Redesign the navigation and improve the page layout


Proposed new sitemap

The new sitemap has a lot more Level 2 navigation (News / About Us / Admissions / Education / Research / Campus Life / Giving / Contact Us) as compared to the first. The reason is to make it easier for users to go straight to the content they are looking for without having to go too deep into the navigation structure.

Proposed new user flow

I proposed 2 new user flows. Depending on whether a user is exploring the website or going straight to what he/she wants to find. The new navigation allows him/her to do just that by skipping the Level 2 navigation if necessary.

User flows (Left) Navigation in action (right)

New Page Structure

A new page layout was created for the website following the F-shape reading pattern. With clearer hierarchy — users can better scan the page for what they are looking for.

See my prototype: http://8rj963.axshare.com/home.html
(Not all pages are working!)

Next steps

After initial feedback for the new proposed designs, I would like to prioritise the following:

  1. Further iterating on content journey for Mark, the prospective student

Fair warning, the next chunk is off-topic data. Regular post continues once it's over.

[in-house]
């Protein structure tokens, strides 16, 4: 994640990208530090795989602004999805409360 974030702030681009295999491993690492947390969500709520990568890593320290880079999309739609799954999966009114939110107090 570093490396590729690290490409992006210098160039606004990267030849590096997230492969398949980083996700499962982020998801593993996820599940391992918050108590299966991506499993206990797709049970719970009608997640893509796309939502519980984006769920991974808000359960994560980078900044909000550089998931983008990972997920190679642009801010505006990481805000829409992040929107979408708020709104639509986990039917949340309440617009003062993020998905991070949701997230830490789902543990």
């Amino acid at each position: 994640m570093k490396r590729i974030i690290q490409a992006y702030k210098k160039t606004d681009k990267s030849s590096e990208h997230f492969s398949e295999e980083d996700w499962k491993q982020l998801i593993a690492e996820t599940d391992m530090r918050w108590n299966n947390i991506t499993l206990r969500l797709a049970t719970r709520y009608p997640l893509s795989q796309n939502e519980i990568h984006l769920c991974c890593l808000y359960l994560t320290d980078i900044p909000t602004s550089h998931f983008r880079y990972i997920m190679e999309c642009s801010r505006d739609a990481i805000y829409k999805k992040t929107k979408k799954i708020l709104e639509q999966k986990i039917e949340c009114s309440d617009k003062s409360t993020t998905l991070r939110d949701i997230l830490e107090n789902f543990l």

2. Improving copywriting
  3. Doing further tree testing on the navigation
  4. Do more testing on the new draft to see if it really does cut short the time spent looking for content, which was the problem identified.

If I had more time

  1. Do competitive analysis
  2. Do more interviews especially with John’s persona, the returning student.


Because my classmates and I pooled together some of our data, I was able to share their resources on their heuristic evaluations and content audit. Also thanks to Terry, Gan & Nari for their help in sharing thoughts/ideas/interview sessions in this project.

Learning points

2 weeks passes really quickly. Planning at the start is crucial. Also don’t be afraid to test, even wireframes on paper. The faster you test, the more you learn.